No matter the industry or organisation that you work in, there is a good chance that you will encounter staff with a variety of workplace health and well-being issues, so Managers and HR professionals need to actively manage workplace health. The charity and volunteering sector face some specific issues which can contribute to workplace health challenges and require careful management.
It is no secret that the Third Sector has seen funding challenges in recent years. Not only is government and local authority funding under tight control, but with people tightening their own budgets, they may be less likely to contribute to charities too. The Third Sector is under pressure to evidence their social and economic impact and retain the trust of its contributors. Brexit may result in a loss of funding from the EU and narrow the UK political focus.
These issues can have a knock-on effect for staff within the sector. Either increasing their workload as other staff are not able to be recruited, or relying more on volunteers. This can contribute to a variety of health issues in the workplace and requires Managers and HR Professionals to manage workplace health effectievly.
Mental Health and Stress
Some of the commonest issues that can occur in charitable organisations’ workplaces are to do with mental health and stress. Depending on the nature of your charity, the work that is carried out can be problematic and leave staff feeling emotionally exhausted. This can in turn lead to high levels of stress and in some cases anxiety and depression.
Back Care and Musculoskeletal Disorders
Another workplace issue which is one of the major causes of people taking time off work, are musculoskeletal disorders. It is important that you are aware of the working conditions of your employees. Seemingly innocuous aspects of the workplace – keyboards, mouse, display screens, furniture can result in significant harm and loss of productivity.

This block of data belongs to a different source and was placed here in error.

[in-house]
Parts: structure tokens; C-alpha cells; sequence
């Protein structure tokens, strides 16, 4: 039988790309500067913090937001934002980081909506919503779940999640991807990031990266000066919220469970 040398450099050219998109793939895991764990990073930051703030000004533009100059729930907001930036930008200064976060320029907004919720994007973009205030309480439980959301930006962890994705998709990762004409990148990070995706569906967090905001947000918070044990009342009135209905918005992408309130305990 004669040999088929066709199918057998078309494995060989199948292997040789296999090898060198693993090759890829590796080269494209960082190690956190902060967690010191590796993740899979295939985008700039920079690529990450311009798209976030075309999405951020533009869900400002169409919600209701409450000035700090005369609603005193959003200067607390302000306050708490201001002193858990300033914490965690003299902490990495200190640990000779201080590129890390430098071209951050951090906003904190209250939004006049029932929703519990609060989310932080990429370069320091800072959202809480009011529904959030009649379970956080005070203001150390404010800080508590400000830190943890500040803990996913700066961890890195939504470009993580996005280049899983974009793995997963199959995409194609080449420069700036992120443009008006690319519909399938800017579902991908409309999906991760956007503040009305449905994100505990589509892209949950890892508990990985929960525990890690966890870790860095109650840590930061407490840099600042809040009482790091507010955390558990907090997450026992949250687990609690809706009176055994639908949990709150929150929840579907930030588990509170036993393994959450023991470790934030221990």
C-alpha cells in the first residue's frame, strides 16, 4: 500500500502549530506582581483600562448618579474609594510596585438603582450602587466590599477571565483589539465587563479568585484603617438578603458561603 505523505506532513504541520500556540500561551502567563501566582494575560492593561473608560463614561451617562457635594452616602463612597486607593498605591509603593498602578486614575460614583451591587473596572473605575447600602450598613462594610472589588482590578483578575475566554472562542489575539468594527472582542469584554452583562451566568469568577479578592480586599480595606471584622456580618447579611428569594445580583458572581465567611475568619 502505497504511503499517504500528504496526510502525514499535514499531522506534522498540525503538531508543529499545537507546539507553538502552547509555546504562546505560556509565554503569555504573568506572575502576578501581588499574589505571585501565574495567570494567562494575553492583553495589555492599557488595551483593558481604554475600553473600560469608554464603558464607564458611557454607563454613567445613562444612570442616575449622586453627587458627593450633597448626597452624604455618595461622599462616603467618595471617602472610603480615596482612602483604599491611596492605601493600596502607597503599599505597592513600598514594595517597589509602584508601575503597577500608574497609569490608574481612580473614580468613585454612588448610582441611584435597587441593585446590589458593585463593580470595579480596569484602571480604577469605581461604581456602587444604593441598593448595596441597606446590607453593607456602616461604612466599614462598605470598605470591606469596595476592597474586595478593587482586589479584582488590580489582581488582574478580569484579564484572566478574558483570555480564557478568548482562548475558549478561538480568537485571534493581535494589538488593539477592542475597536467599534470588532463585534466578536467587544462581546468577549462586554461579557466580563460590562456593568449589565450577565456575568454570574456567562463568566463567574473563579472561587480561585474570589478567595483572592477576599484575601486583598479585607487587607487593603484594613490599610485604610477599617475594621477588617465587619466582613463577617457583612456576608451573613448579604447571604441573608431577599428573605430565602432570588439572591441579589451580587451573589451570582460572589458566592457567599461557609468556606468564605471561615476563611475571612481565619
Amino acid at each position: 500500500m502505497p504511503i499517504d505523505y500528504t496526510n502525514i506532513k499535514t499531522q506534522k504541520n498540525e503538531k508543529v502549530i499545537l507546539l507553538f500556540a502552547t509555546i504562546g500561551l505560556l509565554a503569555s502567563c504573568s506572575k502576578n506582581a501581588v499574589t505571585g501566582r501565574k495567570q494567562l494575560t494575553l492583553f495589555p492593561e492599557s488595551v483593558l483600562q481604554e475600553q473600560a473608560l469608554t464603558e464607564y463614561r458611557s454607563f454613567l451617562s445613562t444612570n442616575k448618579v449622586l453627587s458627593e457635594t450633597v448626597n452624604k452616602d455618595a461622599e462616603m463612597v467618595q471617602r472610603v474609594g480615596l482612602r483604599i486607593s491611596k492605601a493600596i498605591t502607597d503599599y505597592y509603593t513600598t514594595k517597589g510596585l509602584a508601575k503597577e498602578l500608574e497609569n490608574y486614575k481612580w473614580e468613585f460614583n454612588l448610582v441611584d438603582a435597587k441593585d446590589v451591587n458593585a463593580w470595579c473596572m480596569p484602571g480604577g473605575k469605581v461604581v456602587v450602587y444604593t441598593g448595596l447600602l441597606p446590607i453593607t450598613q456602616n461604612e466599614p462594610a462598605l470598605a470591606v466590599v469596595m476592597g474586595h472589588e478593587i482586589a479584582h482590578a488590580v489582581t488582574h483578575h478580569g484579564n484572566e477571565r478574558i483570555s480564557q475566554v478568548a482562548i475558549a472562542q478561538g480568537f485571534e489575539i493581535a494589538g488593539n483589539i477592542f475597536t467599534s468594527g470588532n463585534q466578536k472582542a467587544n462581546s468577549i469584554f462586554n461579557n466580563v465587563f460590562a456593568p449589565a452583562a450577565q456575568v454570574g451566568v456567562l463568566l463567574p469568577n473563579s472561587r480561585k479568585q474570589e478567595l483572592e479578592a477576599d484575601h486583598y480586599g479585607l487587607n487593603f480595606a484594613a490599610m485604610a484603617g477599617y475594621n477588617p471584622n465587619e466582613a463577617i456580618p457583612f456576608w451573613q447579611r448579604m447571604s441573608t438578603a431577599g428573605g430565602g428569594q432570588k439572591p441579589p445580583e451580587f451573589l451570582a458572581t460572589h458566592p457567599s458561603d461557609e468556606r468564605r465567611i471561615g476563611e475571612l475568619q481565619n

Absence in the Third Sector
There are some particular workplace health issues that can occur in the third sector and require you to manage workplace health. One of the most common of these is that as the organisation comes under pressure, staff can be unsure of their role and feel that their own role within the charity is regarded as unimportant. This is often a result of charities employing a mixture paid staff and those that are volunteers. This leads to a “not a proper job” mindset, which can contribute to sickness absence. There may be a fear that if absence is dealt with as you would for a paid role, that volunteers may leave their position. In addition, the pressure on resources may result on staff struggling with their workloads which in turn leads to ill-health.
The best way for charities to manage workplace health
If you suspect an employee or volunteer needs help with stress or mental health issues, start by opening a dialogue. Talk with them about their mental health and discuss workplace adjustments and flexible working which will help them to cope. Work with them to put in place those changes which will work both for them and the organisation and monitor these for effectiveness.
The key to minimising musculoskeletal disorders is to undertake effective risk assessment and training. Diligently record the planned action and follow-up to ensure those actions are being taken. Ensure staff and volunteers are persuaded that this is a significant issue for them if not taken seriously.
Communication with staff about their workplace health challenges and absence is key in reducing absenteeism. Focus on encouraging and supporting the employee or volunteer back to work. If necessary agree phased return to work plans and implement necessary reasonable adjustments. Return-to-work interviews can help identify short-term absence problems early on.
Where appropriate seek professional advice. In respect to mental health, stress or musculoskeletal related absence, early intervention by an occupational health professional can accelerate recovery and return to work. Occupational health reports can offer advice on current and future fitness for work, and short or long-term job adjustments. Occupational Health experts can work with you in planning and co-ordinating return to work plans.
The charity and volunteering sector face some specific issues which can contribute to workplace health challenges and require careful management. It is important for Third Sector organisations to manage workplace health effectively to minimise costs and optimise resources.